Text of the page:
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The Effect of Group Attachment and Social Position on Prosocial Behavior. Evidence from Lab-in-the-Field Experiments

  • Delia Baldassarri ,

    Affiliation Sociology Department, New York University, New York, New York, United States of America

  • Guy Grossman

    Affiliation Political Science Department, University of Pennsylvania, Philadelphia, Pennsylvania, United States of America

The Effect of Group Attachment and Social Position on Prosocial Behavior. Evidence from Lab-in-the-Field Experiments

  • Delia Baldassarri, 
  • Guy Grossman


Social life is regulated by norms of fairness that constrain selfish behavior. While a substantial body of scholarship on prosocial behavior has provided evidence of such norms, large inter- and intra-personal variation in prosocial behavior still needs to be explained. The article identifies two social-structural dimensions along which people's generosity varies systematically: group attachment and social position. We conducted lab-in-the-field experiments involving 2,597 members of producer organizations in rural Uganda. Using different variants of the dictator game, we demonstrate that group attachment positively affects prosocial behavior, and that this effect is not simply the by-product of the degree of proximity between individuals. Second, we show that occupying a formal position in an organization or community leads to greater generosity toward in-group members. Taken together, our findings show that prosocial behavior is not an invariant social trait; rather, it varies according to individuals' relative position in the social structure.


Social organization affects prosocial behavior [1][7]. Although some people are more other-regarding than others, most individuals are neither universally altruistic nor selfish. For example, when asked to allocate resources between themselves and a stranger in a dictator game (DG), individuals share, on average, between 20 to 30% of their endowment. However, inter-personal variation is quite large: the modal behavior is, in fact, to give nothing, while a few give up to a half or more [8], [9]. Moreover, varying the identity of the recipient or the conditions of anonymity leads to significant intra-personal variation: individuals do not only share larger amounts of resources with their kin [10], but are also more likely to share resources with friends and acquaintances than with strangers [11][13]. Shared identities, such as ethnicity [14], [15], religion [16], or political partisanship [17], have also been shown to affect individuals' other-regarding preferences.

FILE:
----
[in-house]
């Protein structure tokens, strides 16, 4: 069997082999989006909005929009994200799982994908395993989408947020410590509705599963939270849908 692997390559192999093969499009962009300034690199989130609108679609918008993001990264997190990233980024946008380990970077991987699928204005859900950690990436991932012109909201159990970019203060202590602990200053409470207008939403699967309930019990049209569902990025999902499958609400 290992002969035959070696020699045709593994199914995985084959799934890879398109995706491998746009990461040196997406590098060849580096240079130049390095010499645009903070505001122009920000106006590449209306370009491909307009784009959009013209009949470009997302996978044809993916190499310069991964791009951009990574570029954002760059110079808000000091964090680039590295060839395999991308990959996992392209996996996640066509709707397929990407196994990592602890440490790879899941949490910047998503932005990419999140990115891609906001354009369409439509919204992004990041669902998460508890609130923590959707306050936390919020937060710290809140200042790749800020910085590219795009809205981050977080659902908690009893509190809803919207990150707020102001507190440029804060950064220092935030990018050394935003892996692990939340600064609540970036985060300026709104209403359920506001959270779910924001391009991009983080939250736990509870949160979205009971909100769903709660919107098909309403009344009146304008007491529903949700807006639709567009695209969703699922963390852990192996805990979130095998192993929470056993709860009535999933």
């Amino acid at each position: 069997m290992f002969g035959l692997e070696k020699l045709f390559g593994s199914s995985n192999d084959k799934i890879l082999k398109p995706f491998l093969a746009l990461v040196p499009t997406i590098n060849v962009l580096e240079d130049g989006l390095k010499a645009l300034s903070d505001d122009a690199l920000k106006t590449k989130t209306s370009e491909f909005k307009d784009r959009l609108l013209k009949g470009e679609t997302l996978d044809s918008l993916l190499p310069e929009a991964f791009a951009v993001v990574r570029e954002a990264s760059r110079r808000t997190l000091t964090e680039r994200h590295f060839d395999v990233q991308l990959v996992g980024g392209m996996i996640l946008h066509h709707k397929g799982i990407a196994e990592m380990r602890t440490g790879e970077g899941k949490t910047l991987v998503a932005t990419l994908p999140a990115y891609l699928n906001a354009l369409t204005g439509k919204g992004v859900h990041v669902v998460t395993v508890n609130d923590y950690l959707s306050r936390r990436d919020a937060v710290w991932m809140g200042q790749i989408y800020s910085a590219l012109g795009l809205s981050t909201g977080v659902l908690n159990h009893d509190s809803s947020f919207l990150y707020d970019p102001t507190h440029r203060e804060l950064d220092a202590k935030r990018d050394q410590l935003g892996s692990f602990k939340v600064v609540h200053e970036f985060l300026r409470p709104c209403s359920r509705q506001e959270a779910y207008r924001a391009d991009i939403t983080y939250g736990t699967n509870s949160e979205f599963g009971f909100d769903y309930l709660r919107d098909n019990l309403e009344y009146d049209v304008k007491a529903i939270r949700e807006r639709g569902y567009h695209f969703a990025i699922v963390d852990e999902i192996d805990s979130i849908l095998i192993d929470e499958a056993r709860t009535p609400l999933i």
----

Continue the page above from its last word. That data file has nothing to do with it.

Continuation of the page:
It is widely accepted that social life is regulated, to some extent, by distributive and reciprocity norms that constrain selfish behavior. However, we still lack a comprehensive understanding of inter- and intra-personal variation in prosocial behavior [18]. While socio-demographic characteristics (such as wealth, education and age) are neither powerful nor stable predictors of prosocial behavior [8], [11], [19], [20], there is some evidence suggesting that other-regarding preferences are affected by structural factors, such as a society's level of market integration [21] or its patterns of social relationships [22][24]. To the extent that social structure has been an object of investigation, it has been largely studied using a social network conceptualization [11][13], [25][29], and analyses are often based on the notions of network proximity and network centrality.

In this article we identify two major sources of variation in prosocial behavior, both related to individuals' relative position in the social structure: group attachment and formal position. Complementing the social networks approach, which is based on ‘tangible’ interpersonal relations, our mechanisms of group identification and occupancy of formal roles rely on processes of categorization and generalization that induce individuals to extend their prosocial behavior beyond the immediate circle of kin and acquaintances.

In small groups and very cohesive societies, close-knit networks can be sufficient to support high levels of cooperation through mechanisms of kin selection, reciprocal altruism and costly signaling [20], [29]. However, as group size and societal complexity increase, it is imperative that constraints on selfish behavior become less dependent on direct interpersonal relationships [2], [30]. In their seminal work on fairness in 15 diverse societies, Henrich et al. [31] explain the greater levels of prosocial behavior documented in large-scale, market integrated societies as stemming from an evolutionary process in which prosocial norms, such as generalized trust, emerge “to sustain mutually beneficial exchanges in contexts where established social relationships were insufficient” ([31], p. 1480). According to social identity theory, individuals rely on categorization schemas, which allow them to generalize their interpersonal experiences to a broader class of alters and to relate to others even in the absence of a personal (direct or indirect) relationship. Unfamiliar others are, thus, instantaneously classified as members of in- or out-groups based on certain distinctive traits – e.g., ethnicity, gender or class – that are relevant in a given social context [32]. Once this distinction is made, the strength of group-specific identity and sense of belonging helps to determine the extent to which individuals consider the preferences of alters who have been classified as group members [33]. This process is at the basis of our group attachment hypothesis.